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Why Texas’ ‘death penalty capital of the world’ stopped executing people

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Since the Supreme Court legalized capital punishment in 1976, Harris County, Texas, has executed 126 people. That's more executions than every individual state in the union, barring Texas itself.
Harris County's executions account for 23 percent of the 545 people Texas has executed. On the national level, the state alone is responsible for more than a third of the 1,465 people put to death in the United States since 1976.
In 2017, however, the county known as the "death penalty capital of the world" and the "buckle of the American death belt" executed and sentenced to death a remarkable number of people: zero.
This is the first time since 1985 that Harris County did not execute any of its death row inmates, and the third year in a row it did not sentence anyone to capital punishment either.
The remarkable statistic reflects a shift the nation is seeing as a whole.
“The practices that the Harris County District Attorney’s Office is following are also signifi…

Exonerated death row inmate challenges Hillary Clinton on her support for death penalty

Presidential hopeful Hillary Clinton
Presidential hopeful Hillary Clinton
Ricky Jackson of Ohio was just 18 when he was wrongly convicted of murder and imprisoned. Thirty-nine years later, he was exonerated after serving the longest-ever prison sentence for a crime he didn't commit.

On Sunday night, he stood in Columbus at a CNN town hall event to ask Hillary Clinton a question that has deeply personal ramifications.

"I spent some of those years on death row and," he said, before becoming overcome with emotion, "I came perilously close to my own execution."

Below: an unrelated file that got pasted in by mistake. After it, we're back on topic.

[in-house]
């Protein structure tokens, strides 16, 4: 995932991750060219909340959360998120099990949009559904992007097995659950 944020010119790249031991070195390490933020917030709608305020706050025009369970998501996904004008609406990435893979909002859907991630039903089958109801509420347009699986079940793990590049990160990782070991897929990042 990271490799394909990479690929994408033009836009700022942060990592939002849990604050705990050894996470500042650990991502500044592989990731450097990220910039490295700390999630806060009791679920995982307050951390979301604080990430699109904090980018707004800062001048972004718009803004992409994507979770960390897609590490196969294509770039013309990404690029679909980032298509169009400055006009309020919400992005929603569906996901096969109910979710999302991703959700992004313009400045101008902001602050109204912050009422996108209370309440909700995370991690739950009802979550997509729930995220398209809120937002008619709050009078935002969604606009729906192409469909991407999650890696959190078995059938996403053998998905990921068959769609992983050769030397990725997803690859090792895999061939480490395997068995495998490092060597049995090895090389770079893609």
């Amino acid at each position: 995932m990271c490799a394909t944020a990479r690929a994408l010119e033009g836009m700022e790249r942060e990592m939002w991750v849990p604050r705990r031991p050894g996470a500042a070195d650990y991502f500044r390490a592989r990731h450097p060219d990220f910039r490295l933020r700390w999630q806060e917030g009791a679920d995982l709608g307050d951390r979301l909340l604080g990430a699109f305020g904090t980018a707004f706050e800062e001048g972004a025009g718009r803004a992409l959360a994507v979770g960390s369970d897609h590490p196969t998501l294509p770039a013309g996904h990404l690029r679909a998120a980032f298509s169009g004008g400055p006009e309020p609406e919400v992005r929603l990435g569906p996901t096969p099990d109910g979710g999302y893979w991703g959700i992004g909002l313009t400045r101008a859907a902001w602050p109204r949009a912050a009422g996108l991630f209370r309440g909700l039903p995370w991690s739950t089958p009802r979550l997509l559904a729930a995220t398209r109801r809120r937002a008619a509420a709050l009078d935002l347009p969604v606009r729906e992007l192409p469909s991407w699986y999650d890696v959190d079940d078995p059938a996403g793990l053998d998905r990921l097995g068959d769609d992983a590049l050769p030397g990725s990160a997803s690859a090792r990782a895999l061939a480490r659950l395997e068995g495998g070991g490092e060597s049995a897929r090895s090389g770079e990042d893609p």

"In light of what I just shared with you and in light of the fact that there are documented cases of innocent people who have been executed in our country, I would like to know how you can still take your stance on the death penalty," Jackson asked in one of the most powerful questions of the night.

Last year, Clinton made it clear that she does not support abolishing the death penalty, a position that has put her at odds with many liberals, including her Democratic presidential rival, Sen. Bernie Sanders (Vt.).

On Sunday night, she specified that she believes the death penalty should be reserved for special cases, and cited the Oklahoma City bombing as an example.

"Where I end up is this: Given the challenges we face from terrorist activities primarily in our country that end up under federal jurisdiction, for very limited purposes, I think it can still be held in reserve for those," Clinton said.

She called Jackson's case a "travesty" and seemed deeply moved by his question, saying, "I can’t imagine what you went though."

"You know, this is such a profoundly difficult question and what I have said and what I continue to believe is that the states have proven themselves incapable of carrying out fair trials that give any defendant all the rights that defendants should have," Clinton said. "I would breathe a sigh of relief if either the Supreme Court or the states themselves began to eliminate the death penalty."

After Clinton's response, Jackson was asked whether he was satisfied by her answer and he responded "Yes."

Source: The Washington Post, Abby Phillip, March 13, 2016

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